Tourism Conference in Lisbon

AADS study abroad graduate students and instructors will present their research findings from Senegal and The Gambia at the AADS & GSS Graduate Colloquium at FIU on Sept. 3rd, and at the Tourism and Seductions of Difference Conference in Lisbon, Portugal, Sept 9-12th. Both FIU and Lisbon panels are titled: The Revelation, Re-Affirmation, and Re-Invention of Self Through the “Discovery,” Consumption, and Experiencing of Others: Globalization and Interactions in Senegambian Tourism Formations.

The Graduate Colloquium to be held on September 3, from 1:30pm-4pm in LC 110 at the Modesto Maidique Campus, will provide the graduate students the opportunity to share their experiences and findings from their study abroad research with the FIU community, which will simultaneously prepare them for the big event- the Tourism and Seductions of Difference Conference in Lisbon.

Organized by Dr. Jean Rahier, anthropologist and AADS director, the panel at both events will feature the following presentations:

  1. Globalization and the Emergence of “Academic Tourism” in U.S. Higher Education Curricula: Africa as Exotic Destination and the Prevalence of American Categories Jean Muteba Rahier Florida International University
  2. “What is Africa to Me?” Now: The Impact of Heritage/Roots Tourism on African Americans’ Conceptions of Africa Tyler Parry University of South Carolina
  3. The Tourismification and Invention of Sites of Memory: The Slavery Museum of Juffureh Village and the Guided Tour of James Island, The Gambia, in the Summer 2010 Harriet Marin Jones Florida International University
  4. Demystifying the Diaspora?: The Performance of Power and Responsibility Between African American Tourists and Gambian locals Synatra Smith Florida International University
  5. Interstices of Race and Nation: Encounters and Negotiations Among Multiple Regimes of Gender and Sexuality in Senegambian Tourism Mamyrah A. Dougé-Prosper Florida International University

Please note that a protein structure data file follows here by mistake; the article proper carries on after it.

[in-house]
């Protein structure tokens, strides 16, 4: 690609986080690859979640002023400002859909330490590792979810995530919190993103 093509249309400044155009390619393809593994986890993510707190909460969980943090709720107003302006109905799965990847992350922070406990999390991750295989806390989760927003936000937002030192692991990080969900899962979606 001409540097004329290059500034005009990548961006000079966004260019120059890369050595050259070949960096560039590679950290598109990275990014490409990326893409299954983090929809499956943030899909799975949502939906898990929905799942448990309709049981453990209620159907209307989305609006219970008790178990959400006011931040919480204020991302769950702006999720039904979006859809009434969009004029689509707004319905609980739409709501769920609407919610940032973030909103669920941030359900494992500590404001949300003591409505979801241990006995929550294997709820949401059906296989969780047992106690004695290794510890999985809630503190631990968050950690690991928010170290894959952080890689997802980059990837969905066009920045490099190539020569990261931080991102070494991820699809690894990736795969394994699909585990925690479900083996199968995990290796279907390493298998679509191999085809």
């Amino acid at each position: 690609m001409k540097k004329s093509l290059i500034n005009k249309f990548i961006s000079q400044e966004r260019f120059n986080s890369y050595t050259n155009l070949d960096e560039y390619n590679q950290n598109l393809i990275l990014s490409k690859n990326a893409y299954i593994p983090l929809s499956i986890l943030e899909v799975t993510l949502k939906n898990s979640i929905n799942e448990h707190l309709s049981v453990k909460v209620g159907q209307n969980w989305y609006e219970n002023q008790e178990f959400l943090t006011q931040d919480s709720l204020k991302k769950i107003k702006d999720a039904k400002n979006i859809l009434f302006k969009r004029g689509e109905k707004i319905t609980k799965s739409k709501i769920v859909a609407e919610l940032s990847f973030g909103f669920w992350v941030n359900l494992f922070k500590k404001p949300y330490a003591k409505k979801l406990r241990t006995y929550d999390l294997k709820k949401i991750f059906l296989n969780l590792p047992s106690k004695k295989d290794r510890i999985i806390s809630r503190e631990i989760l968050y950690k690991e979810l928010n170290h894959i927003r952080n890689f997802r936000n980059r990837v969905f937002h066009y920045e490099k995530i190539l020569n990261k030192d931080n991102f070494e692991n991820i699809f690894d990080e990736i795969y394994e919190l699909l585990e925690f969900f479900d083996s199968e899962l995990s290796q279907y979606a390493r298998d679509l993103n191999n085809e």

6. What do the Toubabs Want?: Conversations with “Businessmen,” “Bumsters,” and Other Young Male and Female Gambians about Sex Tourism in The Gambia Mariama Jaiteh Florida International University

The AADS/GSS Graduate Colloquium will also feature:

  1. Intimate Faces of Senegambian Tourism: Hustlers, Beachboys, or “Bumsters” Chris Stephens, African & African Diaspora Studies Florida International University

The Revelation, Re-Affirmation, and Re-Invention of Self Through the “Discovery,” Consumption, and Experiencing of Others: Globalization and Interactions in Senegambian Tourism Formations A panel organized by Jean Muteba Rahier, Florida International University

This panel presents explorations of academic tourism, heritage or roots tourism, and sex tourism as globalized tourism formations in the Senegambian region of West Africa. The papers are the product of field research conducted by United States-based graduate students, under the supervision of the panel organizer, during the unfolding of what could be called the “academic tourism” that took place in the summer of 2010 over the five weeks period of a study abroad program in Miami, Florida, and in Senegal and The Gambia. The focus of the program was on “traditions, globalization, and tourism in West Africa.” Our principal objectives were to disentangle the processes at work among the various social actors and big and small stakeholders involved in “heritage tourism” (also called “roots tourism”) at Gorée Island in Senegal, and at Juffureh village and James Island in The Gambia, as well as to examine the informal commerce of sexual-economic and affective transactions that often take place between older (mostly white) European and American male and female tourists and young Senegalese and Gambian women and men in La Petite Côte in Senegal, and in Kololi beach in The Gambia.

The expression globalized tourism formation refers to the sociohistorical processes that create specific spaces of encounter on the “global stage,” where seductions of difference and desires for it meet or collide, and by which social categories are created, inhabited, transformed, inverted, and sometimes destroyed and reinvented. These categories are informed by geographic, racial, sexual, and gender dichotomies that oppose powerful to subaltern, global south to global north, black to white, African to Euro American and also African American, young to old, male to female, rich to poor, etc. We understand tourism formations as processes that always involve “exotic” seductions and desires for the “un-familiar,” which result from a linkage between structure and representation, where specific tourism projects ideologically work to make these links. A specific tourism project is at the same time an interpretation, a representation, and an explanation of social dynamics that combine to bring in, and to reorganize and redistribute resources along particular socio-economic and racial lines.

All papers presented in this panel are grounded on ethnographic reflective participant-observation and on a series of systematic formal and informal interviews.